Third, and to respectfully disagree with my buddy Derek Kompare, I’m not so sure that an older audience will follow Jay to 10 pm. CBS traditionally does great business in that 10-11 pm timeslot, and that slightly older audience is one that CBS knows and has cultivated. Derek himself predicts that CSI: Miami will make a killing on Monday nights, but I wouldn’t be surprised to see CBS rule supreme in that timeslot throughout the week. Quick, check, did Sumner Redstone recently purchase a lot of NBC shares?

So, I don’t think it’s good for business.

But maybe it’s not all that bad for TV either. If I’m right (and that, admittedly, is a big if), with The CW and FOX not broadcasting from 10-11 pm, one’s choices for traditional network fare will soon be reduced to CBS or ABC. Which, the way CBS and ABC are going, this will mean one option that’s traditionally “guy TV,” one that’s traditionally “chick TV.” How many people will ask what else is on? With a growing number of excellent shows to be found on cable, maybe NBC has just done a great favor to cable channels. If the Prime Time Access Rule once closed 7-8pm to the networks, I wonder whether this move will contribute further to closing 10-11pm to them, encouraging people to explore deeper into their menu of 100+ channels. While that process may hurt the big bucks financing model of network primetime television, if cable can offer such fare as Mad Men and BSG, and if audiences can at times get edgier, more boldly creative material as a result, maybe it’s about time the networks shifted to a similar model?

I don’t like the idea of Jay Leno getting all that time on television. But if he gets it, nobody watches, and it helps TV get better, maybe a Jay (and a peacock) falling in the forest with nobody hearing will be fine.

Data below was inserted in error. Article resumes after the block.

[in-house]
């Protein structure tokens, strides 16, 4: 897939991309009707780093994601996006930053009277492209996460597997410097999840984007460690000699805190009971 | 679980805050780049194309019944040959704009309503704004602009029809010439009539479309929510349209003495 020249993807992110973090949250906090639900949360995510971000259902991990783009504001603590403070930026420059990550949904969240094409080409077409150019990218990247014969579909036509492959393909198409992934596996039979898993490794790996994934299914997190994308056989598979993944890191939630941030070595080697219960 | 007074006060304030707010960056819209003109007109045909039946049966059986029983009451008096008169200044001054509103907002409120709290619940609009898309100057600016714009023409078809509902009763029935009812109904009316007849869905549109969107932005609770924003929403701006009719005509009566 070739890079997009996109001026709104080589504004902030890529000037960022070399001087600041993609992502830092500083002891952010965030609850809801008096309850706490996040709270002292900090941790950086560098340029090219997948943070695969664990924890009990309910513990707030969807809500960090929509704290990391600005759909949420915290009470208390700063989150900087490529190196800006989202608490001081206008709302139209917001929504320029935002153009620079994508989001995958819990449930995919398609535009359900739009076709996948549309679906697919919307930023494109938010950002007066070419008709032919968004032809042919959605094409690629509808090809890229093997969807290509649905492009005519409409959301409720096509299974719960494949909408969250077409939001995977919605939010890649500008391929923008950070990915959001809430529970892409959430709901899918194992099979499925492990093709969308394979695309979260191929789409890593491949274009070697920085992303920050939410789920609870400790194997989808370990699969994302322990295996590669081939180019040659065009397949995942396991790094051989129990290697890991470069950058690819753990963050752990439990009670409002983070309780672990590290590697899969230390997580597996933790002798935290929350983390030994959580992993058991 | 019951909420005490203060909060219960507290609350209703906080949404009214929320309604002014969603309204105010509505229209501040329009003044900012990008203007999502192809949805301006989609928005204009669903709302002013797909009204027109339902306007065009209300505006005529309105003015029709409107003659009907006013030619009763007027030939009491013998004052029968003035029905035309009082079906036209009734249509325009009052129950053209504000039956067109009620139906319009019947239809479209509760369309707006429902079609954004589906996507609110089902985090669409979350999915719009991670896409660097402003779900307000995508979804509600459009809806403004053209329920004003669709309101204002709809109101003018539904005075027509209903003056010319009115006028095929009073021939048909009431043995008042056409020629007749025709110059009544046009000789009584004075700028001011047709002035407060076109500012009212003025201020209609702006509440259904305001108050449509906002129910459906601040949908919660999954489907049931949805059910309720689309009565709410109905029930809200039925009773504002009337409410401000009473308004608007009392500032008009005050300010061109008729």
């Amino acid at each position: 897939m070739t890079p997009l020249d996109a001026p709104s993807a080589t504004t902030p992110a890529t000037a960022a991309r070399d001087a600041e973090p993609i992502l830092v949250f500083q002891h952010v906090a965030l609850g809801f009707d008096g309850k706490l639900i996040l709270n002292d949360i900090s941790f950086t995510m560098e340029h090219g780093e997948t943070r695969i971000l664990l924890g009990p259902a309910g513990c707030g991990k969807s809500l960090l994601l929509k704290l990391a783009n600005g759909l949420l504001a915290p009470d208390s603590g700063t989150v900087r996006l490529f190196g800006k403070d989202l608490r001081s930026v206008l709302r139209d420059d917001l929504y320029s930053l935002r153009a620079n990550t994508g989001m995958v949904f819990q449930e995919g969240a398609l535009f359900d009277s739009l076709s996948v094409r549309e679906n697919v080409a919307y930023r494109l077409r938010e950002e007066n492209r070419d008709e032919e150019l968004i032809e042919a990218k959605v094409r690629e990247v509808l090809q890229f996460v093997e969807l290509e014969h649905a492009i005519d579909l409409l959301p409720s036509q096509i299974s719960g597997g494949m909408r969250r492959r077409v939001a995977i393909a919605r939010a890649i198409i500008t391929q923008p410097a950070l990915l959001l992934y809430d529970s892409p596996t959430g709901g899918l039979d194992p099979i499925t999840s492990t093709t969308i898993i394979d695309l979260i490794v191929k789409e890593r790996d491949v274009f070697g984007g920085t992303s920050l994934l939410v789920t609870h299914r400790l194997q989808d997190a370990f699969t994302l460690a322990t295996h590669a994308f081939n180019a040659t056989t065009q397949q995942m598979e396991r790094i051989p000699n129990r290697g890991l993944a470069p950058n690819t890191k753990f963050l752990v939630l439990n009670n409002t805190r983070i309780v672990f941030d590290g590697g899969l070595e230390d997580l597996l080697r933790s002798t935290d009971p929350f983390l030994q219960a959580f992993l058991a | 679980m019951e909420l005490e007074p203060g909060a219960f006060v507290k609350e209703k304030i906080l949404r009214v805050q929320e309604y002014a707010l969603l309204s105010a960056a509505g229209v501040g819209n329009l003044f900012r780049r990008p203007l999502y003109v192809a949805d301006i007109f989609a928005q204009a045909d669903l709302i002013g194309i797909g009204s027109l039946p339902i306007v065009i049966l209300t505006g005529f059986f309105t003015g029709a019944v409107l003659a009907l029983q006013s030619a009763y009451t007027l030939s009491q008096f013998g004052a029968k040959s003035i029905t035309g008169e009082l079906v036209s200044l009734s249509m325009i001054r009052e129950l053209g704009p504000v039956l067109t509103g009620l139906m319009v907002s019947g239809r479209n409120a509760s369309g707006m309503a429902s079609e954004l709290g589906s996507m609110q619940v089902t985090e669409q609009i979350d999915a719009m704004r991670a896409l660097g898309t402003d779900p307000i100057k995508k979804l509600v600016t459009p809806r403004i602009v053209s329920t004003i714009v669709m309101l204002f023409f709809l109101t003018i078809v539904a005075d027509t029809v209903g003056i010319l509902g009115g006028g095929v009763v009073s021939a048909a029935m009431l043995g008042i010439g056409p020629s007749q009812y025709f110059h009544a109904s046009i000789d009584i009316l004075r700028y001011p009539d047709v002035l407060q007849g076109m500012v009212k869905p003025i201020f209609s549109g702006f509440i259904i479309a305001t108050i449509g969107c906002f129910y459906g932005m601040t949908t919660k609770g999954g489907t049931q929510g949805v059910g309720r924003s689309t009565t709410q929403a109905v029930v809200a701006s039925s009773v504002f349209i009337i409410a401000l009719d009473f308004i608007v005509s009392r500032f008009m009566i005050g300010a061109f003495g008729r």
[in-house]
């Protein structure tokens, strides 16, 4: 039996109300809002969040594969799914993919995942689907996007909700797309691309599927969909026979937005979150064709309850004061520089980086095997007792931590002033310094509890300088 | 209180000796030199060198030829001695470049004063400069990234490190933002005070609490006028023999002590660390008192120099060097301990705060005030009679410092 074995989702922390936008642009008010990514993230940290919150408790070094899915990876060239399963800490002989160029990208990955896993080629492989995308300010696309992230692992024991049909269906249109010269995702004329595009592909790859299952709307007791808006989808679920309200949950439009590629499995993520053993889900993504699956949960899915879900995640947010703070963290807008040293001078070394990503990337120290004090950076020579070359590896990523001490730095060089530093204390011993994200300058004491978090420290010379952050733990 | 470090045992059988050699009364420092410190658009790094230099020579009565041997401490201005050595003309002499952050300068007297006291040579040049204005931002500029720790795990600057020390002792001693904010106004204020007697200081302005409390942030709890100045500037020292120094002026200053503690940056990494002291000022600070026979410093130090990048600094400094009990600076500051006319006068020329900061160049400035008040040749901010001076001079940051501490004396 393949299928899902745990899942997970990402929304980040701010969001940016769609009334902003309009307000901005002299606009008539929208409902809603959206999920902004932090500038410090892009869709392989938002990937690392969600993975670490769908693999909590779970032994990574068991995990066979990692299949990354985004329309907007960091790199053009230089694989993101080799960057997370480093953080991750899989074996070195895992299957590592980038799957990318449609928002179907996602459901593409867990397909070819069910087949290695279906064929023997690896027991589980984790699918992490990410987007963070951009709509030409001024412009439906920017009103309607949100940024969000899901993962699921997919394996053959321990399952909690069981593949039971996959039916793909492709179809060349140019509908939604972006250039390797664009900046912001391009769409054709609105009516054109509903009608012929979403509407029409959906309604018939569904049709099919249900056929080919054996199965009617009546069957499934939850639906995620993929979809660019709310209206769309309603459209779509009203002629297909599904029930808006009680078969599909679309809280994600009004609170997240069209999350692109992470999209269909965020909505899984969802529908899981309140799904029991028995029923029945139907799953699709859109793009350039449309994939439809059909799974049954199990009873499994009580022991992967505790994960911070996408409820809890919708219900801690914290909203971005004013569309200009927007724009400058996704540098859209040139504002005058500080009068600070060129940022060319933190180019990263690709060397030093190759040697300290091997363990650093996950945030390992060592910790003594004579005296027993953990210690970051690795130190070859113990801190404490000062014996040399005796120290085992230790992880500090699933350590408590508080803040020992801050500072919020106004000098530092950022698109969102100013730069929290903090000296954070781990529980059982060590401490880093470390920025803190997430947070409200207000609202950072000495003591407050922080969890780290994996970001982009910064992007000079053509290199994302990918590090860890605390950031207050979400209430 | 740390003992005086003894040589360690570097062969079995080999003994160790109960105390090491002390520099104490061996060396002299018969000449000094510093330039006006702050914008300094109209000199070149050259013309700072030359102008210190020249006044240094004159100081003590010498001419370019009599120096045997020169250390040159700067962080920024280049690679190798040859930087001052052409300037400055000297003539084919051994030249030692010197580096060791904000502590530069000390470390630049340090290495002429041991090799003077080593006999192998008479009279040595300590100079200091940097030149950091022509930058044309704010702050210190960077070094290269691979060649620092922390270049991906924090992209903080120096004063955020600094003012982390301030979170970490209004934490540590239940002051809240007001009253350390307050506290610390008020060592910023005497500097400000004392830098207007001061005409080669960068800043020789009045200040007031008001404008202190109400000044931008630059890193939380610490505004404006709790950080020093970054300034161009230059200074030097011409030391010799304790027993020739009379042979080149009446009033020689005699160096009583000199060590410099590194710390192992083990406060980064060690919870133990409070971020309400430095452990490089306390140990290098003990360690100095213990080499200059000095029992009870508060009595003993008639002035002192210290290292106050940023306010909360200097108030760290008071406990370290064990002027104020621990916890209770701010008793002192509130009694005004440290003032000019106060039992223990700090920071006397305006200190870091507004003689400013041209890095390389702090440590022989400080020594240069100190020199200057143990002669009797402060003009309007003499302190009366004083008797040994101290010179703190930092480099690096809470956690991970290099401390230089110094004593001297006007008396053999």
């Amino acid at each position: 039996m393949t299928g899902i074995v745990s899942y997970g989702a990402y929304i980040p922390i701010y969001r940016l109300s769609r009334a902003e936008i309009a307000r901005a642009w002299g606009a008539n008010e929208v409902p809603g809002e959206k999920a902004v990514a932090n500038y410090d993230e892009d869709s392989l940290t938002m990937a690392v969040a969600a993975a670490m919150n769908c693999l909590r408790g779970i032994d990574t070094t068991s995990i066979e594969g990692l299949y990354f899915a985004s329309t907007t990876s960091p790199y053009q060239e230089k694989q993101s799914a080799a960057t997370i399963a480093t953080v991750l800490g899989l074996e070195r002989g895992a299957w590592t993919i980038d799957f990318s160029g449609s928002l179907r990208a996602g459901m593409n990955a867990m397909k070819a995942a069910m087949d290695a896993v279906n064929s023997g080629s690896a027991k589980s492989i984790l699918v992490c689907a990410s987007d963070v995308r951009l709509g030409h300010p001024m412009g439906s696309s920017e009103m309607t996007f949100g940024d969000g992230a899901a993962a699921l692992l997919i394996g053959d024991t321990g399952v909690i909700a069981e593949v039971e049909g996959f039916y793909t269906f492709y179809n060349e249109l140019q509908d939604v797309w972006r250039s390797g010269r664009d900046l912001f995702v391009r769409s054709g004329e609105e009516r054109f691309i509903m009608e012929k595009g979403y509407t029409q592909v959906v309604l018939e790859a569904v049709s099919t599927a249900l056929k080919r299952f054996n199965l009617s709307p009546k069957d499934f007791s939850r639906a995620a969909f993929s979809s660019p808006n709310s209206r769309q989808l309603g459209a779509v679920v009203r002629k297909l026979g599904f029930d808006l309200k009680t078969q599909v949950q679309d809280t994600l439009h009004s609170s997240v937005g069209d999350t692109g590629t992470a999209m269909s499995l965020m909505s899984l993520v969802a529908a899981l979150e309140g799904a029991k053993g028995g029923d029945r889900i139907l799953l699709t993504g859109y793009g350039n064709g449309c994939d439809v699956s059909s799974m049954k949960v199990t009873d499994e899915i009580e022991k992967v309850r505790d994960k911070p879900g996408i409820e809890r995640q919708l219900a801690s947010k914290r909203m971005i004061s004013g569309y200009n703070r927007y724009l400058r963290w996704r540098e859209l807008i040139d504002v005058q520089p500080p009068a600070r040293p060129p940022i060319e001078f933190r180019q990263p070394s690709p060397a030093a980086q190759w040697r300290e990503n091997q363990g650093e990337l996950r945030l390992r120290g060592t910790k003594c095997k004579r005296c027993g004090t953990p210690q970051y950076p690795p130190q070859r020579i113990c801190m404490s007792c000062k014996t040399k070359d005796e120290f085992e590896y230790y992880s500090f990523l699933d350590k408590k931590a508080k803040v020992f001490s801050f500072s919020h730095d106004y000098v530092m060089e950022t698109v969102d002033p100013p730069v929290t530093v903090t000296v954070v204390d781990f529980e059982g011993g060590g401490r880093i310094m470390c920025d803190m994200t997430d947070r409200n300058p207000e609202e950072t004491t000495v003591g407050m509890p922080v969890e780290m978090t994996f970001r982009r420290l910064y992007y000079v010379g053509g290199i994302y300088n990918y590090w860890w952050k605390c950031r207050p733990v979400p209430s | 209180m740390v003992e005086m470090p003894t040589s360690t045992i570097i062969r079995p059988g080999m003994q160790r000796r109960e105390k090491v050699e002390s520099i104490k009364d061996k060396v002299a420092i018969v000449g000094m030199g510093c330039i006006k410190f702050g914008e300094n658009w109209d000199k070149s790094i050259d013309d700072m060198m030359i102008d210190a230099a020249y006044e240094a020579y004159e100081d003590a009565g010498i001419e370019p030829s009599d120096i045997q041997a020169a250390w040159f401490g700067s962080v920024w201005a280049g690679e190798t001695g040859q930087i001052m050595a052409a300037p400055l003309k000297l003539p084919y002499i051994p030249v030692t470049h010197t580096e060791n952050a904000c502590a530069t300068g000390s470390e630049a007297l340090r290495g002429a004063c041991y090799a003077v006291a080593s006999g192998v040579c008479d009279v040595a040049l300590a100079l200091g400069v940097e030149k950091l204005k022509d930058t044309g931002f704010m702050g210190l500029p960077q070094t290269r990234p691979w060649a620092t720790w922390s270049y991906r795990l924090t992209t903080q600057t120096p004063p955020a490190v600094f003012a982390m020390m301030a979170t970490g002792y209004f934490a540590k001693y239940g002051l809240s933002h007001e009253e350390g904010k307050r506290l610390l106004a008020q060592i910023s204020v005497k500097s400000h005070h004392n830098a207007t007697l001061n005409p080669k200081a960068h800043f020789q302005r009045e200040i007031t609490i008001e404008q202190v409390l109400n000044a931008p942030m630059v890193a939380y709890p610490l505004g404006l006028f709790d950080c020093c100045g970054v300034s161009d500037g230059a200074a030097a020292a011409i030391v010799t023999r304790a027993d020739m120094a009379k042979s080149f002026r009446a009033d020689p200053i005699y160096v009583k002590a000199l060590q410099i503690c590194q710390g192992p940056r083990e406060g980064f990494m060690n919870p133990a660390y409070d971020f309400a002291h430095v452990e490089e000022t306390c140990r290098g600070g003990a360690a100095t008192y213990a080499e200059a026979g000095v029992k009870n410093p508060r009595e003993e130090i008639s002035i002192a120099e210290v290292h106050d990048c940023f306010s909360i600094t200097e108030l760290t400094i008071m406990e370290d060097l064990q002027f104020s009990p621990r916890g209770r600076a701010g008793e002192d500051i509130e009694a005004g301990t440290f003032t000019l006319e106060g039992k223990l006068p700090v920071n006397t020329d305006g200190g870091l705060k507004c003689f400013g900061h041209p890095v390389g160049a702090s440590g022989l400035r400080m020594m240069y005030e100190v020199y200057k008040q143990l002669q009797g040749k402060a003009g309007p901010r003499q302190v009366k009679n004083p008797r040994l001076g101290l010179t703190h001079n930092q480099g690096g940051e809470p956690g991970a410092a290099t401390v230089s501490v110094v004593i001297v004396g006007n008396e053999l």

UPDATE: Ken Levine has a nice script treatment of the decision over at his blog, well worth the read, especially for Simpsons fans.

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  1. Amanda D. Lotz
    December 22nd, 2008 at 11:29 | #1

    I continue to be shocked by this move–trying to imagine how this could work (why Leno of all people–besides the obvious desire not to have him competing at 11:30 on ABC), and why it was the best move. 10:00 is such a prestige hour, the space of sophisticated, more adult television (or is that just being conceded to cable now), and long argued as crucial to the local nightcasts. I wonder if NBC considered giving the 8:00-9:00 hour back to the affiliates to program instead.

    Yet, I’m aware of how silly this attention to “time” is given the increasing tendency of viewers to use DVRs to disrupt the linear experience. I guess I’d have more faith if NBC announced it was going to do something more inspired than Deal or No Deal and Gladiators with the remaining hours of the line-up.

    I also think it important not to set up what is good for TV and what is good for business as mutually exclusive. One thing NBC (albeit a very different Tartikoff NBC) once taught us with The Cosby Show, is that good, and boundary breaking TV can be very good for business as well.